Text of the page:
Subject to a decision by Europol’s Management Board, such arrangements shall include provisions allowing for, amongst others: consultations between Europol and one or more representatives of the national contact point of the United Kingdom on policy issues and matters of common interest; the participation of one or more UK representatives as observer/s  in specific meetings of the Heads of Europol National Units; the association of one or more UK representatives to operational analysis projects; the specification of liaison officers’ tasks, their rights and obligations and the costs involved.The substance of working and administrative arrangements may be set out together in one document.

Finally, Title XII regulates the review, evaluation, termination, and suspension of the Part or any Title there of, while Title XIII establishes a dedicated dispute settlement. Amongst others, the Agreement foresees that such cooperation may be suspended in case of violations by the UK of its commitment for continued adherence to the European Convention of Human Rights and its domestic enforcement.

Each Part of the Agreement is complemented with various thematic Annexes. Furthermore, the Agreement includes three Protocols, respectively on 1) administrative cooperation and combating fraud in the field of value added tax and mutual assistance for the recovery of claims relating to taxes and duties; 2) mutual administrative assistance in customs matters; 3) social security coordination.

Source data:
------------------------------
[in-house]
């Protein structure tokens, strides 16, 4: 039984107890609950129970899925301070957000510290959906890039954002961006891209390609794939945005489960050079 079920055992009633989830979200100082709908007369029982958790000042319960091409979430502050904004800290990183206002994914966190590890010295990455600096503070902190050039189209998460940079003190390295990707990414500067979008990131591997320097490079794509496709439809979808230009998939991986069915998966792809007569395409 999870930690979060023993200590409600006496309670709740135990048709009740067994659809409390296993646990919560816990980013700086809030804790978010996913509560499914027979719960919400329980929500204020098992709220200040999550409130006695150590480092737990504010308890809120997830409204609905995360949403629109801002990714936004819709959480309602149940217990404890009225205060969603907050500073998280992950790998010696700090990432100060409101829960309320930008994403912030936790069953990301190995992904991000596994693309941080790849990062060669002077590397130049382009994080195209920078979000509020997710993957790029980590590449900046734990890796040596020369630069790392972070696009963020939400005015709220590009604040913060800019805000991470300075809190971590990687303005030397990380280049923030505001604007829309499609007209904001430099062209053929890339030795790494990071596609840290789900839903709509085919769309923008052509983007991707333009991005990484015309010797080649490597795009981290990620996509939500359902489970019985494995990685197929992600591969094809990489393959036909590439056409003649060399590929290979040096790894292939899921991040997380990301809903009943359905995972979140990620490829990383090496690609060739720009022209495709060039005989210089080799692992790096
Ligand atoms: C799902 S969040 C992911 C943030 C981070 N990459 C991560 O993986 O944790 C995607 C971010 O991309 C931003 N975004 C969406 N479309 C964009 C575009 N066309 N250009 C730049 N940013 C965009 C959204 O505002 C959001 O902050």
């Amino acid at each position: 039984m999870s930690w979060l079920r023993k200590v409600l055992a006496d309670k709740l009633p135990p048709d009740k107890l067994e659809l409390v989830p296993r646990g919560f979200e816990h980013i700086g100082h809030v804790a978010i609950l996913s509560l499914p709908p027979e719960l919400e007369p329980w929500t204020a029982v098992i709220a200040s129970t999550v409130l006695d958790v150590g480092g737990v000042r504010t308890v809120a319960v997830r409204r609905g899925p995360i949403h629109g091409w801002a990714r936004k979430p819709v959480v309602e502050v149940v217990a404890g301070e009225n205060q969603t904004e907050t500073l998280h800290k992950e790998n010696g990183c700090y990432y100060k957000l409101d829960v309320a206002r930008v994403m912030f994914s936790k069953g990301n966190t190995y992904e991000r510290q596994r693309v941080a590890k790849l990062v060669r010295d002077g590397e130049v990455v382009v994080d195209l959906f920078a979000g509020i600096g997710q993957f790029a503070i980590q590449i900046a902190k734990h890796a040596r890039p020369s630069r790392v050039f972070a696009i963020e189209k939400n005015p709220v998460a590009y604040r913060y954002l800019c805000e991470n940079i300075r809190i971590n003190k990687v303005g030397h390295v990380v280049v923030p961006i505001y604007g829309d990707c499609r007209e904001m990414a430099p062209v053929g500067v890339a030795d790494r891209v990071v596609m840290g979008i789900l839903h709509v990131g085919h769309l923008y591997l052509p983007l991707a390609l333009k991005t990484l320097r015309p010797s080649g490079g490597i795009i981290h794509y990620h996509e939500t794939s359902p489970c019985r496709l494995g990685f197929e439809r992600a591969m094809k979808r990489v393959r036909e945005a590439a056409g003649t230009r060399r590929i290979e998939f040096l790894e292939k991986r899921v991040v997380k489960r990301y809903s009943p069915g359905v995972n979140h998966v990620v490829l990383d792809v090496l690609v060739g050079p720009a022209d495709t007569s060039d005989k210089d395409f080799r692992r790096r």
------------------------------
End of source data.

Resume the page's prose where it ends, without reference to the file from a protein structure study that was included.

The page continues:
[1] “Trade and Cooperation Agreement between the European Union and the European Atomic Energy Community, of the one part, and the United Kingdom of Great Britain and Northern Ireland, on the other part”, Official Journal of the European Union L 444/14, 31.12.2020.

[2] The legal basis of mutual assistance between the UK and the EU is the European Convention on Mutual Assistance in Criminal Matters, of 20 April 1959, as well as the First and Second Additional Protocols of 1978 and 2001 respectively.

[3] Framework Decision 2002/584/JHA of 13 June 2002.

[4] Pursuant to Article 23(4), Europol may conclude working arrangements with third parties. Such working arrangements shall not allow the exchange of personal data and shall not bind the Union or its Member States.

[5] Pursuant to Article 25(1), Europol may transfer personal data to an authority of a third country or to an international organisation on the basis of i) an ‘adequacy decision by the Commission finding that the concerned third party ensures an adequate level of data protection, or ii) an international agreement concluded between the Union and that third country […] pursuant to Article 218 of the Treaty on the Functioning of the EU adducing adequate safeguards with respect to the protection of privacy and fundamental rights and freedoms of individuals.